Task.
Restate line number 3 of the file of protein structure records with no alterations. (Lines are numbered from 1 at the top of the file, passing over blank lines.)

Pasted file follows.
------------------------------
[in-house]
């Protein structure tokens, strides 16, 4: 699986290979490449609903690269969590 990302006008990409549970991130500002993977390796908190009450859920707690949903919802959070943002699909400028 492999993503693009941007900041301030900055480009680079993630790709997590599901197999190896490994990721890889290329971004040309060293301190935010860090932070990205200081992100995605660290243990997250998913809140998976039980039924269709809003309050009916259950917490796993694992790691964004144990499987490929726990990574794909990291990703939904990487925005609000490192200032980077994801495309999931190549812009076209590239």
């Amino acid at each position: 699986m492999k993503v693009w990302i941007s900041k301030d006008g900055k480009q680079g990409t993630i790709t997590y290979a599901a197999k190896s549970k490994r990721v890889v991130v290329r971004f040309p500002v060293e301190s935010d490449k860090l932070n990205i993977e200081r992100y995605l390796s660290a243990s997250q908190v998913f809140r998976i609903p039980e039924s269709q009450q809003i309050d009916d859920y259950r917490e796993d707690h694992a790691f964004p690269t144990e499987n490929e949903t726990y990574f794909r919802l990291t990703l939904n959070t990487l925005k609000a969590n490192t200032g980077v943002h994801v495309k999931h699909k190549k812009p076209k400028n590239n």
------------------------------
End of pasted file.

């Amino acid at each position: 699986m492999k993503v693009w990302i941007s900041k301030d006008g900055k480009q680079g990409t993630i790709t997590y290979a599901a197999k190896s549970k490994r990721v890889v991130v290329r971004f040309p500002v060293e301190s935010d490449k860090l932070n990205i993977e200081r992100y995605l390796s660290a243990s997250q908190v998913f809140r998976i609903p039980e039924s269709q009450q809003i309050d009916d859920y259950r917490e796993d707690h694992a790691f964004p690269t144990e499987n490929e949903t726990y990574f794909r919802l990291t990703l939904n959070t990487l925005k609000a969590n490192t200032g980077v943002h994801v495309k999931h699909k190549k812009p076209k400028n590239n």